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Irreducible central elements generate maximal ideals?

  1. Nov 24, 2013 #1
    http://img17.imageshack.us/img17/3937/vjj6.png [Broken]

    I don't understand the very last bit, where it says a and b are central and so c is, hence a is not irreducible. Basically what replaces the "hence"? I can't seem to figure out the link between c being central meaning a isn't irreducible.

    a being irreducible means it isn't a unit, hence D[x]a is proper but if it is not maximal it sits inside an ideal D[x]b where b is a central non-unit.

    Hence a = cb for some c. Since a and b are non-units, to be irreducible c must be a unit. But then c being central contradicts it being a unit? Why? There are central units contained in H[x] for instance (the ring of quaternions), a real number is a central unit.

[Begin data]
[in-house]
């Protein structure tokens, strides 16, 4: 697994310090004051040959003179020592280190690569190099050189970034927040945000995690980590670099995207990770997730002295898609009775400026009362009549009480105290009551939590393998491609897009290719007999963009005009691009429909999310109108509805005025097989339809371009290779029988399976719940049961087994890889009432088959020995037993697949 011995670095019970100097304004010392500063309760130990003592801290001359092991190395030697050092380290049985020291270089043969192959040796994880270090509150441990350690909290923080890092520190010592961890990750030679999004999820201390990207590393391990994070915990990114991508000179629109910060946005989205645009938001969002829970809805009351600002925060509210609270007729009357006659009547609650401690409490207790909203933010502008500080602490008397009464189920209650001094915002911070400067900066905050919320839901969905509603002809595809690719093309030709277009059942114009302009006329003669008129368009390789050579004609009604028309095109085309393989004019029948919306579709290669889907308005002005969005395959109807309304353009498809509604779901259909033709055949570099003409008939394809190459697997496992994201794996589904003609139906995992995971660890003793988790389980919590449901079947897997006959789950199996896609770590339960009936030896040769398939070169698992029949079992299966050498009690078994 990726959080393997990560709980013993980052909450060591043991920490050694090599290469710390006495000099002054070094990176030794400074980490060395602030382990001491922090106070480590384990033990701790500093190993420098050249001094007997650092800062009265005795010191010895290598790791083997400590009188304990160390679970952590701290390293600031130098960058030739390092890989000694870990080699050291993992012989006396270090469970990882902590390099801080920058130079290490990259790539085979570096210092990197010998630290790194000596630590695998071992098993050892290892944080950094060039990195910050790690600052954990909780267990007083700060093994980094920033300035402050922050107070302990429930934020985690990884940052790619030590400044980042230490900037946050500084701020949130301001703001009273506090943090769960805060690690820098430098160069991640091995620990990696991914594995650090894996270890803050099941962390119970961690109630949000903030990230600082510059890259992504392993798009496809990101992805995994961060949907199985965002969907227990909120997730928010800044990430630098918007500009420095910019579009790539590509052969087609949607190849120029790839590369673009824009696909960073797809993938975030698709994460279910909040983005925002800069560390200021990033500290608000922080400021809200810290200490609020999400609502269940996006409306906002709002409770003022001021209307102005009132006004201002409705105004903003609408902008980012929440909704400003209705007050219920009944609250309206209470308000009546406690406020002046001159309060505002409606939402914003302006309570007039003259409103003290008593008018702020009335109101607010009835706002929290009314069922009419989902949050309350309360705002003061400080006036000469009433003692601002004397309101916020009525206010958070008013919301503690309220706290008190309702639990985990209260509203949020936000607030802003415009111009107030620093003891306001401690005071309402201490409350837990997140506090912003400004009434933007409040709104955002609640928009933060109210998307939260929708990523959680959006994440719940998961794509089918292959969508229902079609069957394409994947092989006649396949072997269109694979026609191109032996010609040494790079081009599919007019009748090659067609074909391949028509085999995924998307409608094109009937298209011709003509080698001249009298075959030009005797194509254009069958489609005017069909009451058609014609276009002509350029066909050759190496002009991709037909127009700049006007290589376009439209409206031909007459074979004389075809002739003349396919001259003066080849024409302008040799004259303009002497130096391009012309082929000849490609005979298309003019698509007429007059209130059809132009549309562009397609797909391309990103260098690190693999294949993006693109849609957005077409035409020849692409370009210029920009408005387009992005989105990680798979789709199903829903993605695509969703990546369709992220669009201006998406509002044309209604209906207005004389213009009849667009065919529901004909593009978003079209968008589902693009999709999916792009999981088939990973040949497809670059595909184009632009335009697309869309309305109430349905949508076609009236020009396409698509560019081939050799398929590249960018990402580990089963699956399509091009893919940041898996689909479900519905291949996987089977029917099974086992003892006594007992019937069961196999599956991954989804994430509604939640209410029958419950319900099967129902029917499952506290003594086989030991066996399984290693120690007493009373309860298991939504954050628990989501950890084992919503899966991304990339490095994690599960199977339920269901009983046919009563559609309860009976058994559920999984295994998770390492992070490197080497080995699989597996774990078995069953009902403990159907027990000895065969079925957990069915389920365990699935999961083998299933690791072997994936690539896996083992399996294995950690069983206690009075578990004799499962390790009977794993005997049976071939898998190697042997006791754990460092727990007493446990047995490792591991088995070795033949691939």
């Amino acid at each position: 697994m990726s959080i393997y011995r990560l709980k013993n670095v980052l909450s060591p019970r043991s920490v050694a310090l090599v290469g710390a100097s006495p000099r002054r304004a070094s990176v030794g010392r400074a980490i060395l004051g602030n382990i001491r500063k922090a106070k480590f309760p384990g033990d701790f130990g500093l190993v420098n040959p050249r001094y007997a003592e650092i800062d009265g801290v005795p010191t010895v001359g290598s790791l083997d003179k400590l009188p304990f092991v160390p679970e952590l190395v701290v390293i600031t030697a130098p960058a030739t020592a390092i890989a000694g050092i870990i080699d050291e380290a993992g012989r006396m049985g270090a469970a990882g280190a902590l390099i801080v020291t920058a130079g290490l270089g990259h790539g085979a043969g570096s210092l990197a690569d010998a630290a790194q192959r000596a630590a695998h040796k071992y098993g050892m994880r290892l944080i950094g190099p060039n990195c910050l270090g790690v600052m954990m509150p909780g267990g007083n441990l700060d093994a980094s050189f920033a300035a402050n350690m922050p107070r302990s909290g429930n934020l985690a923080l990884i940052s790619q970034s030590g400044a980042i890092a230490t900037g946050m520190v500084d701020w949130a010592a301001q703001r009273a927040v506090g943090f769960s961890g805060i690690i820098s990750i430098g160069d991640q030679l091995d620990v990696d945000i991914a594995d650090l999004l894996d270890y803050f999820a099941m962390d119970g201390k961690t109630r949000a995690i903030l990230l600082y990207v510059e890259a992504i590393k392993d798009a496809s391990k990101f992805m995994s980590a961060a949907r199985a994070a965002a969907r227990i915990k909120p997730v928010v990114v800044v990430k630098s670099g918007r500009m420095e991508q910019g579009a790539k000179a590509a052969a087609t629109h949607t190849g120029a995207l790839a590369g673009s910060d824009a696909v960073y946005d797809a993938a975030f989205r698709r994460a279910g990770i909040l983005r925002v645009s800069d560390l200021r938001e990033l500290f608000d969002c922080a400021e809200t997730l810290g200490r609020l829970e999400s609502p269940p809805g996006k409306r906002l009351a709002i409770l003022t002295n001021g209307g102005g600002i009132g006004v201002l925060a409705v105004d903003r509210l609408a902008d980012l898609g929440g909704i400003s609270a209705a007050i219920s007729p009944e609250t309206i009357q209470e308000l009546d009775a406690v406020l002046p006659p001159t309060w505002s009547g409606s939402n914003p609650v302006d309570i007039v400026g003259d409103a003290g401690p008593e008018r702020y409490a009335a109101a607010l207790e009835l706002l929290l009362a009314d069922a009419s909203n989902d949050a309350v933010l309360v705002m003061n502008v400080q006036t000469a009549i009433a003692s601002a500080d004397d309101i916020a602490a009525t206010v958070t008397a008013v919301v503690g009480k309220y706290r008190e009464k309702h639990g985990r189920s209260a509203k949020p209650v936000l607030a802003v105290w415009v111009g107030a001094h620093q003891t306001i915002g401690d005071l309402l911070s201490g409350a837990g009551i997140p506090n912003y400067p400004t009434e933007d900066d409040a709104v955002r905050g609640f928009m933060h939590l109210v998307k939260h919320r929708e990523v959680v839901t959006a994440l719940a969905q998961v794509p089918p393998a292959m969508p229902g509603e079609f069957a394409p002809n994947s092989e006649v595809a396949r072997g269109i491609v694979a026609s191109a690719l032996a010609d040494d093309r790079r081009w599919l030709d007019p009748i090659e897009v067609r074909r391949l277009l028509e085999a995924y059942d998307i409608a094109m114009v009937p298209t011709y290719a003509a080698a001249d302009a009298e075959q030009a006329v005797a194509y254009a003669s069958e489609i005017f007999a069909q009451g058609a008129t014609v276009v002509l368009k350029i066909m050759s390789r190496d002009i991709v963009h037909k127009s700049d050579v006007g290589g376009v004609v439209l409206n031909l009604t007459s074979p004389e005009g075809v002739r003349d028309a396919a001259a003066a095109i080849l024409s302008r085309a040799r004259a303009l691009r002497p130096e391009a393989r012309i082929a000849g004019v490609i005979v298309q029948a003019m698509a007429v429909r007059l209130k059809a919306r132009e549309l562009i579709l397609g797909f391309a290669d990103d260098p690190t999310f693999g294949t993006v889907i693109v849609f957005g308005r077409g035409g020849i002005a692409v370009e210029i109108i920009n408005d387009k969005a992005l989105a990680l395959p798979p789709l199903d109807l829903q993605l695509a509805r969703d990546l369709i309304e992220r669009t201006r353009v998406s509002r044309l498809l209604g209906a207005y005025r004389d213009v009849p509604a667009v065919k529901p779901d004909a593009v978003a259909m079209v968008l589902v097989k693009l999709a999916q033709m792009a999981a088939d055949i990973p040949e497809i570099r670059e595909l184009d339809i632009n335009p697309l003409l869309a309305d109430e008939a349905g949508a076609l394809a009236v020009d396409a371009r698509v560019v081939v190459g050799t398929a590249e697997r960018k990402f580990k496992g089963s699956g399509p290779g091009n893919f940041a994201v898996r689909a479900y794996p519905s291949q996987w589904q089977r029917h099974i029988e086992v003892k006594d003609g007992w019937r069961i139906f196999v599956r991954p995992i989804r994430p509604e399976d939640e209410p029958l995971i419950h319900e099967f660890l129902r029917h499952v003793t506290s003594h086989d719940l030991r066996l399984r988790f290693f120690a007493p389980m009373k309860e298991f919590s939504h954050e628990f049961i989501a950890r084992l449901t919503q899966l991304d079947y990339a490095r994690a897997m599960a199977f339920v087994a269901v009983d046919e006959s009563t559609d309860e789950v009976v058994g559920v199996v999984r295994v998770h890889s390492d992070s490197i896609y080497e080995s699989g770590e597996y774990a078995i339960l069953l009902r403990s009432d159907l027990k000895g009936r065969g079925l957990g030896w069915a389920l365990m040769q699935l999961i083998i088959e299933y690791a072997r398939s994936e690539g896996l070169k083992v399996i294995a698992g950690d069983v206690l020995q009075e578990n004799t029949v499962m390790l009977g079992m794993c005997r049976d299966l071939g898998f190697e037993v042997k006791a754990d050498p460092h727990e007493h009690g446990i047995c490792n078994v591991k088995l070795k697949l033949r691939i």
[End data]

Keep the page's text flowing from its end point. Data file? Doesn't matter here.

Last edited by a moderator: May 6, 2017
  2. jcsd
  3. Nov 24, 2013 #2
    Hmm, left it for a few hours and came back to it. Noticed what I was doing wrong, not noticing that it was talking about irreducibility over F[x], instead of the whole ring D[x]. Therefore c cannot be a unit otherwise D[x]a does not sit properly in D[x]b, but since c is central and b is central, a = cb is a product of two non-unit elements of F[x]. Hence a is not irreducible over F[x].
     
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